Chasing cougars on the Olympic Peninsula is not for the faint of heart.

It involves scrambling in and out of steep mountain drainages, bushwhacking through dense forests, and trying to determine what a cat has eaten based on the bone and fur remains found at its kill sites.

For the next three years, the Lower Elwha Klallam Tribe and the University of Idaho will find out the size of the cougar population in the area, and use GPS collars to observe migration and population patterns, eating habits and socialization with other animals.

The tribe also has contracted with Conservation Canines from the University of Washington to use dogs to survey cougar and bobcat scat for genetic studies. Tribal member and University of Idaho research assistant Cameron Macias will analyze the scat to identify individual cats, and conduct a population estimate for both cougars and bobcats in the tribe’s historic use area.

The cougar work is part of a bigger effort to develop a comprehensive wildlife management plan that includes all of the tribe’s wildlife studies from the past decade, said Kim Sager-Fradkin, the tribe’s wildlife manager.

Joining the tribe is Mark Elbroch, a cougar researcher from Panthera, a nonprofit dedicated to studying all 40 wild cat species around the world. Elbroch, who lives in Sequim and is a certified animal tracker, helps the tribe look for cat behavior clues in the field.

“What the tribe is doing is cutting-edge connectivity research,” he said. “Combining genetics and GPS movement data has shown to have the best results for insights that are so much richer than if the two components were looked at separately.”

Last winter, the tribe collared one male cougar with a GPS collar. During the spring and summer, tribal staff have been tracking the cat’s movements. The eventual goal is to collar at least a dozen cougars locally, and more across the peninsula.

When the cougar is seen hanging out in one spot for several hours, indicating the cat may have made a kill or bedded down, the tribe will go in as soon as possible to make observations. They often find remains of elk, deer, and mountain and North American beaver.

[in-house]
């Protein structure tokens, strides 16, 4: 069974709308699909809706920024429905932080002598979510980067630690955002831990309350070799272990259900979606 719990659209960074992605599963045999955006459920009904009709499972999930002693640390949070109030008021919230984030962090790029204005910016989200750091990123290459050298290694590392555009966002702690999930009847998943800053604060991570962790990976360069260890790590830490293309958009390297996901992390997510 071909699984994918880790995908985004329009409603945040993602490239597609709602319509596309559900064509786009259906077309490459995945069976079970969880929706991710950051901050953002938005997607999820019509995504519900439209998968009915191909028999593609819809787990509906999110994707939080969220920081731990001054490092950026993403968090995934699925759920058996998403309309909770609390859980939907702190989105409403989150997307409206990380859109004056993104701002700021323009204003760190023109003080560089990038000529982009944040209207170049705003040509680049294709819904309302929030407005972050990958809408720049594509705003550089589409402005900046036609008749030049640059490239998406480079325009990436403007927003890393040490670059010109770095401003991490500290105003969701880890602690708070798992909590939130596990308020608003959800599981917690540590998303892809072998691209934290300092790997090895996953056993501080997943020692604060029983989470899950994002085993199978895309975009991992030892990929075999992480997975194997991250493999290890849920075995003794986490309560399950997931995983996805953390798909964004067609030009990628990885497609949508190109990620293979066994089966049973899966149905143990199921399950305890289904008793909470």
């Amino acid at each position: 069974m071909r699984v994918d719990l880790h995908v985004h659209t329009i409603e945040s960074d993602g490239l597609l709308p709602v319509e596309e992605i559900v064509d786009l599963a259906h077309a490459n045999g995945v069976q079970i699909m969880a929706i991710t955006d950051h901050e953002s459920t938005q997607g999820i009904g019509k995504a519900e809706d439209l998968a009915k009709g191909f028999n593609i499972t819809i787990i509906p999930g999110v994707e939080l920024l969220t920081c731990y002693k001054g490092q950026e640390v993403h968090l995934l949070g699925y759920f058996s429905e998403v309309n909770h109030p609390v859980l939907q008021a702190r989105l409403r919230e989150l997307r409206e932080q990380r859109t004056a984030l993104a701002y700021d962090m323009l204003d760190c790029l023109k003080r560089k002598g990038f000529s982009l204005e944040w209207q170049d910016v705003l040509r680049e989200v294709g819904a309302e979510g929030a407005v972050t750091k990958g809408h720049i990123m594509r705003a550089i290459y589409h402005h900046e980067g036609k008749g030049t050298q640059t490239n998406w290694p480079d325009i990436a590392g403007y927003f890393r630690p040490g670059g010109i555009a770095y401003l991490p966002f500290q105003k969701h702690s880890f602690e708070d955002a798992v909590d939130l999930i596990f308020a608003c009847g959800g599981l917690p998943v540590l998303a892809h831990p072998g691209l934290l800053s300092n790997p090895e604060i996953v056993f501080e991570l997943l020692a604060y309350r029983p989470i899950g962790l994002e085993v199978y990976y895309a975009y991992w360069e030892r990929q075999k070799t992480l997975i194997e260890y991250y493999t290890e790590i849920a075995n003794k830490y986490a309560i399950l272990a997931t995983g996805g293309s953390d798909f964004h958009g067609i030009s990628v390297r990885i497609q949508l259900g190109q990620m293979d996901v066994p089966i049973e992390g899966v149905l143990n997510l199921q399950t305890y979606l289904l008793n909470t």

Based on the first year of scat detection work, opportunistically placed trail cameras, and snow tracking surveys, the initial consensus is that the population is smaller than expected.

Elbroch also will help the tribe set up a camera grid system to monitor all the wildlife in the tribe’s hunting area. There will be 64 motion-triggered game trail cameras set up in the field that will capture images from July through September.

The tribe and Panthera also hope to collaborate with other tribes, Washington State, University of Massachusetts, and the American Museum of Natural History to learn how cougars move across the Olympic Peninsula and ultimately, the Interstate 5 corridor.

This is essential work to ensure cougars on the peninsula are never cut off from mainland populations, Elbroch said, as well as guide development in the region, which is the fastest growing area along the west coast.

“We’re all doing our own work but it makes sense to see if we can connect with each other to create a more comprehensive picture of the Olympic Peninsula cougar population,” said Sager-Fradkin.

The genetic and GPS-tracking work is funded by a grant from the Administration for Native Americans, and the camera grid system work is funded by a National Geographic grant.

“We’re just getting started,” Elbroch said. “Conservation work like this takes time and lots of effort—but ultimately is well worth doing for the conservation of the species and to improve better human-wildlife relations.”

Skull fragments and fur remains from a cougar kill site in the Olympic Mountains. The Lower Elwha Klallam Tribe is partnering with University of Idaho, University of Washington and the non-profit Panthera to study the cougar and bobcat population in the Olympic Mountains for the next three years. The partners has spent the summer following a cougar that was collared last winter. Photo: Tiffany Royal